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Na+-activated K+ channels in small dorsal root ganglion neurones of rat.

U Bischoff, W Vogel, B V Safronov

J. Physiol. (Lond.), 1998 Aug 1 , 510 ( Pt 3), 743-54

1. Whole-cell Na+-activated K+ (KNa) channel currents and single KNa channels were studied with the patch-clamp method in small (20-25 micrometer) dorsal root ganglion (DRG) neurones in slices of rat dorsal root ganglia. 2. The whole-cell KNa channel current was identified as an additional K+-selective leakage current which appeared after cell perfusion with internal solutions containing different [Na+]. The concentration for half-maximal activation of KNa channel current was 39 mM and the Hill coefficient was 3.5. At [Na+]i above 12 mM, KNa channel current dominated the unspecific leakage current. The ratio of maximum KNa channel current to unspecific leakage current was 45. 3. KNa channel current was not activated by internal Li+. It was suppressed by external 20 mM Cs+ but not by 10 mM tetraethylammonium. 4. Single KNa channels with a conductance of 142 pS in 155 mM external K+ (K+o)-85 mM internal K+ (K+i) solutions were observed at a high density of about 2 channels micrometer-2. 5. In two-electrode experiments, a direct correlation was seen between development of whole- cell KNa channel current and activation of single KNa channels during perfusion of the neurone with Na+-containing internal solution. 6. Under current-clamp conditions, KNa channels did not contribute to the action potential. However, internal perfusion of the neurone with Na+ shifted the resting potential towards the equilibrium potential for K+ (EK). Varying external [K+] indicated that in neurones perfused with Na+-containing internal solution the resting potential followed the EK values predicted by the Nernst equation over a broader voltage range than in neurones perfused with Na+-free solution. 7. It is concluded that the function of KNa channels has no links to firing behaviour but that the channels could be involved in setting or stabilizing the resting potential in small DRG neurones.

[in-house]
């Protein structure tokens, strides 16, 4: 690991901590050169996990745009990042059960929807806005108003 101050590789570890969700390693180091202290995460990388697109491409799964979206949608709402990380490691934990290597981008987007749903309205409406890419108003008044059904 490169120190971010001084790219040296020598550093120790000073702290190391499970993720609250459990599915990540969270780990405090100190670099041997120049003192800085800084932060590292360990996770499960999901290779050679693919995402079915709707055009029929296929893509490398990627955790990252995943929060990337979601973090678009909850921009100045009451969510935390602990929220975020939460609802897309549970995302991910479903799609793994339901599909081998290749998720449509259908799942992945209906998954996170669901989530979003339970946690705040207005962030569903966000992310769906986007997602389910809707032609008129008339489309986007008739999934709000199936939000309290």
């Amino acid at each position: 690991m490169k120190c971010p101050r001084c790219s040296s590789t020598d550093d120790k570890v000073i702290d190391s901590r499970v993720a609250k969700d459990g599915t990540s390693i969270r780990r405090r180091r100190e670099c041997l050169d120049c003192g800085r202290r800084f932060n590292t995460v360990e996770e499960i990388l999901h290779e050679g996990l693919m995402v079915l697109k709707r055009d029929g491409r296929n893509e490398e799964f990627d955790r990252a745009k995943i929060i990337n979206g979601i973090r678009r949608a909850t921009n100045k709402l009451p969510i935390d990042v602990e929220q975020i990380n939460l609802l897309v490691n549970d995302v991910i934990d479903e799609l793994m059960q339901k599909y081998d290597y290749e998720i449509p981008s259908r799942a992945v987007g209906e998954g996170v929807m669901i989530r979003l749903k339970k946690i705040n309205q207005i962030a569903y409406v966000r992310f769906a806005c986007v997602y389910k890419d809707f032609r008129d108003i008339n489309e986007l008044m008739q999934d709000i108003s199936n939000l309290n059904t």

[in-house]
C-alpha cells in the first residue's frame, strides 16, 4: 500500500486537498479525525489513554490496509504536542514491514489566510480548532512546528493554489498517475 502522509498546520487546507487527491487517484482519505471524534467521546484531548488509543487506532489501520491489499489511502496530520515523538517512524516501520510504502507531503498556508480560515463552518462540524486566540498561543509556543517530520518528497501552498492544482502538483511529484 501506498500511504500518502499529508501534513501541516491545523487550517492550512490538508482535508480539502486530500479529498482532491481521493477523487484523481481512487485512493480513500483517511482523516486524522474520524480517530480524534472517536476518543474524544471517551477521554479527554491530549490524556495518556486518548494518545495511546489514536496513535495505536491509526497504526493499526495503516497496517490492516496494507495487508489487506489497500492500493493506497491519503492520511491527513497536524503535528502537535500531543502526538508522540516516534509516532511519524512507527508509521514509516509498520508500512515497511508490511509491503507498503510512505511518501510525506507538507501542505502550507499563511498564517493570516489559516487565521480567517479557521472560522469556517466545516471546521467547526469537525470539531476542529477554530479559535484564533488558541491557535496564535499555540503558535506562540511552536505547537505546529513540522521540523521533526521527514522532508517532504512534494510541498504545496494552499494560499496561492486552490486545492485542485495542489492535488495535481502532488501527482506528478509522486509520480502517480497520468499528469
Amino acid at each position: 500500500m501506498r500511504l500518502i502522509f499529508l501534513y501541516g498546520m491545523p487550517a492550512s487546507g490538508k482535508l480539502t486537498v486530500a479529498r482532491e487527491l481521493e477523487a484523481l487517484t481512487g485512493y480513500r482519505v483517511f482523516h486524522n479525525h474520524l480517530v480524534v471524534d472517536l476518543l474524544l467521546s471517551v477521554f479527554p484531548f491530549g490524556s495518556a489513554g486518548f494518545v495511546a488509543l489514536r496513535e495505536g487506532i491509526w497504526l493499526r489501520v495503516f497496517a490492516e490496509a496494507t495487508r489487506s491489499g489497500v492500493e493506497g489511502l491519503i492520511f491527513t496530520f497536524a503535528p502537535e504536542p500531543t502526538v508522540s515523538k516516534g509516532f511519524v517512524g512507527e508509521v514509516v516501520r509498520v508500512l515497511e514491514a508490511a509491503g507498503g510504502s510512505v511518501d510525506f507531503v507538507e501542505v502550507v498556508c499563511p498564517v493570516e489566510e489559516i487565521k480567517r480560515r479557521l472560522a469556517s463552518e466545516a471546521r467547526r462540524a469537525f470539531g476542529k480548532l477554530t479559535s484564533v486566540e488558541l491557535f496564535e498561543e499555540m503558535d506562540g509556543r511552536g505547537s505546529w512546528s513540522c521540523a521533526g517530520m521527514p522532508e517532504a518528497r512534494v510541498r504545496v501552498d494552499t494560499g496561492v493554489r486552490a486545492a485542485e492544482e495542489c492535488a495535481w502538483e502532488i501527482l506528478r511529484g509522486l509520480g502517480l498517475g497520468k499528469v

http://www.ncbi.nlm.nih.gov/pubmed/9660890